For many, 2021 felt like an extension of 2020, with COVID still dominating the landscape, conferences continuing to be delayed, and people still feeling cooped up. The challenges faced in many places around the globe have been heart-breaking, particularly in low-income areas where educational and economic opportunities have been suspended.
This is why our publication in Nature Sustainability, which highlights the importance of resource security for poverty eradication, was particularly timely. It highlighted how the lack of resource security, combined with insufficient income to secure resources from elsewhere, is becoming increasingly common; 72% of the world’s population lives in countries which face this double resource challenge. This is amplifying the fragility of development and human wellbeing everywhere.
Still, against this challenging backdrop, we’re proud that we’ve once again succeeded in driving the sustainability conversation through many channels, not least of which is our annual Earth Overshoot Day campaign, which was covered in 100+ countries. This year’s Earth Overshoot Day also marked the launch of 100 Days of Possibility. For 100 days leading up to COP26, we shared creative, economically viable, and scalable solutions that can #MoveTheDate, and we quantified the impact of many of those solutions.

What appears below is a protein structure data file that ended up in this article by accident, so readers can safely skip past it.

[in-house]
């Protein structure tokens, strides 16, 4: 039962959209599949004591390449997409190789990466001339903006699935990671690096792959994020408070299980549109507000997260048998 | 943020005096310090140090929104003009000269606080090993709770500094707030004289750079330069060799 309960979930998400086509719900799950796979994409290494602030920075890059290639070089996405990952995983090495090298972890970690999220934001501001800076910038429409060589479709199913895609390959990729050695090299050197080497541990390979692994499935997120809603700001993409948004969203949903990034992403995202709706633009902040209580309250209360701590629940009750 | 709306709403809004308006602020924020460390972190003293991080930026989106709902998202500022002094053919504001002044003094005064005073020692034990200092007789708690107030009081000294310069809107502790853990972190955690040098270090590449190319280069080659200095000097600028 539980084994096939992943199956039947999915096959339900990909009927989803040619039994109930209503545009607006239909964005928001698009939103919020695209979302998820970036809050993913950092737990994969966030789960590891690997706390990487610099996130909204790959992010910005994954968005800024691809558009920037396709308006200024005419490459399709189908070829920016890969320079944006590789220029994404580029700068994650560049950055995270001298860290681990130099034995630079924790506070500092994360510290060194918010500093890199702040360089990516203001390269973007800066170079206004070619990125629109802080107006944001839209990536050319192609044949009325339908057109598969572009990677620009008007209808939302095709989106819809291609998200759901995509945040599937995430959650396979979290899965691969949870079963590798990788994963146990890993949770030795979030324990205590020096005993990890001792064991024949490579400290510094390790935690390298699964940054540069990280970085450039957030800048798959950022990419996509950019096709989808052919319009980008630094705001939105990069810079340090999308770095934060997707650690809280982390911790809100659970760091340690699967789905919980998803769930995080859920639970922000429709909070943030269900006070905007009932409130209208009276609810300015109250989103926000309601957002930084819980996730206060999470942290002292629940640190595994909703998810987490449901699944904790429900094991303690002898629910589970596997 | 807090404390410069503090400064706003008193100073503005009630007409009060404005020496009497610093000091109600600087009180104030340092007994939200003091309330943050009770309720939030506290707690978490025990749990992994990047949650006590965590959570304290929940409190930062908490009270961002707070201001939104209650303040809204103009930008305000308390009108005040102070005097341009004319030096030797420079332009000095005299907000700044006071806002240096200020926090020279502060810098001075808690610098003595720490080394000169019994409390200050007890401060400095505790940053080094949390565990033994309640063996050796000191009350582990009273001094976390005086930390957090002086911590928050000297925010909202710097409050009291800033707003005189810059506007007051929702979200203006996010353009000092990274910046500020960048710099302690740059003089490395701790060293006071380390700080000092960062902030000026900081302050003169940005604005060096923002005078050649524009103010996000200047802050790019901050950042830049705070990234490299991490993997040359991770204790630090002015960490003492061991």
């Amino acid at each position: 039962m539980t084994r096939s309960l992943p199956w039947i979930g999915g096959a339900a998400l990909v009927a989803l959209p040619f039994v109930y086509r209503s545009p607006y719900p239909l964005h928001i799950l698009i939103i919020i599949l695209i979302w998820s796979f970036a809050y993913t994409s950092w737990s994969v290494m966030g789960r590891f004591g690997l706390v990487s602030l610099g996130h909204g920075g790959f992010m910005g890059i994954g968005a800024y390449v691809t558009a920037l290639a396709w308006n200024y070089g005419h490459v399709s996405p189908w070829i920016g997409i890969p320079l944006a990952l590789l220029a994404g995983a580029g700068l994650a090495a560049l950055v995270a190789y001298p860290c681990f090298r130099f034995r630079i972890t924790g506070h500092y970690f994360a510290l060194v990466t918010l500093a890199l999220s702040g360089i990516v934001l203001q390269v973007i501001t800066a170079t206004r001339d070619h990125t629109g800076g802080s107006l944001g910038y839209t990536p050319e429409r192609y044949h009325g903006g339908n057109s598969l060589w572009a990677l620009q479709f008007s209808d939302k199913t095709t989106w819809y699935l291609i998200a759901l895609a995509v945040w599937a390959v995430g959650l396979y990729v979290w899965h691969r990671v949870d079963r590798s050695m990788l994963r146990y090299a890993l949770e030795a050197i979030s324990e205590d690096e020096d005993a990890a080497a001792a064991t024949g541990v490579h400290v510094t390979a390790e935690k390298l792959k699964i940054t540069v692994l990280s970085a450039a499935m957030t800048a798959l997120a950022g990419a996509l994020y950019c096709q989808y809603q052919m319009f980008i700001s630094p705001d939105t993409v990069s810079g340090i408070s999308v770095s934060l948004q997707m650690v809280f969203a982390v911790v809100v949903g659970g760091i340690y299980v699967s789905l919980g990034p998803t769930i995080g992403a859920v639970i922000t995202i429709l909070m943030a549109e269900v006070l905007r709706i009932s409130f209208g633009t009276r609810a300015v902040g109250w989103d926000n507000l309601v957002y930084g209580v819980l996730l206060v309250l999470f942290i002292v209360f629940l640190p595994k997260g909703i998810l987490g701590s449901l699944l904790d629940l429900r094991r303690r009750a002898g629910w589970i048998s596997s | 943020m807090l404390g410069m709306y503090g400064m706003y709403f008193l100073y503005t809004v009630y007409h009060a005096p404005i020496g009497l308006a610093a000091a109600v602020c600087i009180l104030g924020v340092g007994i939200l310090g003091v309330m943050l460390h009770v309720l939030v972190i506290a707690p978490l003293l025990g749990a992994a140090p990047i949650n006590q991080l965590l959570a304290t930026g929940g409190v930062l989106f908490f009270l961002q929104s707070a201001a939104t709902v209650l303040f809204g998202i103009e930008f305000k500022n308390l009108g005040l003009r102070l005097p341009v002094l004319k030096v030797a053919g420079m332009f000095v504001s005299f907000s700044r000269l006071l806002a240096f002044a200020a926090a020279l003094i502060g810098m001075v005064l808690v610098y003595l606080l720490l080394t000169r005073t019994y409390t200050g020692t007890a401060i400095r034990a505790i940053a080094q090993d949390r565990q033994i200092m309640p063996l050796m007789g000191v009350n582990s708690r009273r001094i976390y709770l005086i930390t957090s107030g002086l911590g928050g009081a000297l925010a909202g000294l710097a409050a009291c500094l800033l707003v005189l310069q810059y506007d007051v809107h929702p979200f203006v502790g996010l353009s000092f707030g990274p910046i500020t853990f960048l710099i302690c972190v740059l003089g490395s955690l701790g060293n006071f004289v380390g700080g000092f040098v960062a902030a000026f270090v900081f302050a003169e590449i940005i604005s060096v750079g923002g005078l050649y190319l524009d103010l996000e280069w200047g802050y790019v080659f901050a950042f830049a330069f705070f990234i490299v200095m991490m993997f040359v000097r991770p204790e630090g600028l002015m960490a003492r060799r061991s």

Since the organization’s inception, we have been experimenting with communicating about resource constraints and biological regeneration. This year, I reflected on our communication successes and failures in our blog series Three Decades & Counting. Our intention was to examine and improve how we engage with our partners and audiences, and to learn how we can be more effective together.